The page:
The Hathras rape and murder case shows how India fails its women

Demonstrators shout slogans and hold placards on Monday during a protest in New Delhi over the alleged gang rape and killing of a 19-year-old Dalit woman in Uttar Pradesh state, India. (EPA-EFE/REX/Shutterstock)
Demonstrators shout slogans and hold placards on Monday during a protest in New Delhi over the alleged gang rape and killing of a 19-year-old Dalit woman in Uttar Pradesh state, India. (EPA-EFE/REX/Shutterstock)

A rape and murder case in a village in Hathras, Uttar Pradesh, has shaken India. In a country in which 87 rapes are reported every day on average, this incident has exposed how every institution in India — the police, the media and the politicians — has failed women.

At the capital’s Safdarjung Hospital, where I first met the victim’s family, her younger brother Sandeep told me: “We have struggled alone. My sister had just gone to fetch fodder for the cattle at home. We found her lying in a pool of blood with no clothes on”.

She fought valiantly to live. She had been lying strapped to a hospital bed for 14 days. Her limbs had been broken, and she was paralyzed. Her attackers used the scarf she was wearing to strangle her, and her tongue had been cut. The daughter of impoverished daily wagers, she was moved from town to town and from hospital to hospital. “Take me home” were her last words.

Her killing and its aftermath have shamed us into confronting all that is rotten in India’s system.

Initially, the media had mostly overlooked the horror, as it was fixated on the coverage of a movie star’s suicide. The tabloid “Fox-ification” of broadcast news in India makes it so that only populist or inflammatory stuff gets on air. In this case, the 19-year-old victim had to die to be noticed. Her death sparked protests around the country.

The police’s response has been utterly shameful. The victim was a Dalit, born into the Valmiki subgroup, the bottom of the caste hierarchy. The four men reportedly charged with rape and murder in the crime belong to the Thakur community, a dominant or “upper” caste that wields force and influence over the historically oppressed Dalits. Claiming fears of a caste riot, the police forcibly cremated the victim in the middle of the night, without allowing her father or mother to be present. Then, a senior police officer claimed the woman was not raped. He based his assertion on a forensics report on the absence of semen in the samples sent to the laboratory. I met the doctors who attended to the victim, who unequivocally said that the report does not rule out rape, but rather noted that the swabs were tested too late for sperm to still be alive.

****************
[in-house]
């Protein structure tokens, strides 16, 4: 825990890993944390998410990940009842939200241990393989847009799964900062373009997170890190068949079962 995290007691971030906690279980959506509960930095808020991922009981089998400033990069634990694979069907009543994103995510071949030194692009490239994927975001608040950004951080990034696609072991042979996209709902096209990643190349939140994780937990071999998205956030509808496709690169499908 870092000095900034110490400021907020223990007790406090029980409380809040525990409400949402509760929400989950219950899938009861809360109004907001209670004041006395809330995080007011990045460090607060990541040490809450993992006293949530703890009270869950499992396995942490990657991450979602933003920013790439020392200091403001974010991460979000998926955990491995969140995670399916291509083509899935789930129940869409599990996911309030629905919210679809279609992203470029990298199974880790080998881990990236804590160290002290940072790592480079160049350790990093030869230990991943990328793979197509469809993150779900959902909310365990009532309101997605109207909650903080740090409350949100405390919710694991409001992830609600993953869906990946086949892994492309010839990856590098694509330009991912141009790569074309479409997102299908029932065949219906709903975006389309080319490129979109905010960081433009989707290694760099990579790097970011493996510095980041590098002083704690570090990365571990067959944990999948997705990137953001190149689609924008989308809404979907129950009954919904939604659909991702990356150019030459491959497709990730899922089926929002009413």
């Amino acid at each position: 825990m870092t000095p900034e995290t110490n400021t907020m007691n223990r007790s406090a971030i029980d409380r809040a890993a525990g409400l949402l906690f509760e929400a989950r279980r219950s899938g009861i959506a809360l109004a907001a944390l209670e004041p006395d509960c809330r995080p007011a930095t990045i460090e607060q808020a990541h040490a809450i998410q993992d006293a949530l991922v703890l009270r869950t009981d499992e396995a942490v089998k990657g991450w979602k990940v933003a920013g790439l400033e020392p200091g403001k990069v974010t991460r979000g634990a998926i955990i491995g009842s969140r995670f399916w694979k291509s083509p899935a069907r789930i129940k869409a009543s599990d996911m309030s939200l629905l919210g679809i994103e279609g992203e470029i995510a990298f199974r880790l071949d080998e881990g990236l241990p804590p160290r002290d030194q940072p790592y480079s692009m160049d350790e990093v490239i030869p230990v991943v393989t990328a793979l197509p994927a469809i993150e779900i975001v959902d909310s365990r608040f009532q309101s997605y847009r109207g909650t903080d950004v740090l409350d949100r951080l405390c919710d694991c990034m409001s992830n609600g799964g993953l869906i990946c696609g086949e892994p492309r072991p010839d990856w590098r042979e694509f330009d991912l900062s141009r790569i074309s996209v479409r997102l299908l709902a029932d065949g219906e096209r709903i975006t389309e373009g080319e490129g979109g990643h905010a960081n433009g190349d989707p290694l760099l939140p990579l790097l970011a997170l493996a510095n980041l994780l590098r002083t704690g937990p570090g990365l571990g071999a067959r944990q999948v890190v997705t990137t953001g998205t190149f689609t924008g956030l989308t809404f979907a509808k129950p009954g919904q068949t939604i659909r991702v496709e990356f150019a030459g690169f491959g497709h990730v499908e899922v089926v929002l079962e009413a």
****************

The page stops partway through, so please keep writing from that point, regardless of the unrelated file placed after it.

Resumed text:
The police have also tried to block the media from getting the story out. The media was held back at a one-mile distance from the victim’s village for 48 hours. Two days after her death, on the first of several visits to Hathras, I thought I’d try and make it to her village on foot. I walked through the expanse of rice and millet fields off the highway, only to be picked up by the cops. They politely placed me in a police van and threw me out of the village. As we stood on the highway, a teenager came running through the fields, desperate to meet a journalist. “My uncle has sent me”, he said, explaining that he was the victim’s cousin, while looking over his shoulder to see whether the police were tailing him. “We are locked in, our phones have been shut down, and the police have warned us not to speak to the media”.

We progressives like to say that we do not believe in caste. But caste supremacy is real. In the upper-caste quarters, I met several men who alluded to a consensual relationship between the victim and one of the accused. “Let her family explain how she was killed”, I was told. Protests have been organized to support the men accused of the crime. Their impunity comes from the clear intersection of caste and state power. In Uttar Pradesh, “Thakurwaad”, or the ascendance of the caste elites in key positions of government, is no coincidence. Meanwhile, the victim’s family members say it is no longer safe for them to stay in the village. “They will kill us”, the slain woman’s mother whispered to me, on another of my visits to the village, her face consciously hidden by the drape of her sari. From behind it, she spoke, sometimes firmly, sometimes through tears as she sat on the mud floor in one corner of her home’s tiny courtyard. A small, two-plate gas stove, a cylinder and a handful of steel plates and glasses lay messily around her. An infant, oblivious to the horror, played by her side. “The Thakurs have sent us a message. They said, if any harm comes to one of our boys, we won’t let you live”.

This case has jolted us into admitting that for all our superpower aspirations, medieval caste identities still stratify and punish millions of Indians. It has brought home the fact that women are almost never believed — poor women born into the very bottom of the country’s hierarchical system fare even worse. The story is becoming an opportunistic political circus. Most shameful of all, the woman at the heart of the tragedy is reduced to merely a footnote in her own story.

“I have been offered 2 million rupees by their men to settle this case”, said her mother. “I don’t want a penny. I want justice for my daughter. Just that”.

Barkha Dutt is an award-winning TV journalist and anchor with more than two decades of reporting experience. She is the author of “This Unquiet Land: Stories from India’s Fault Lines”. Dutt is based in New Delhi.

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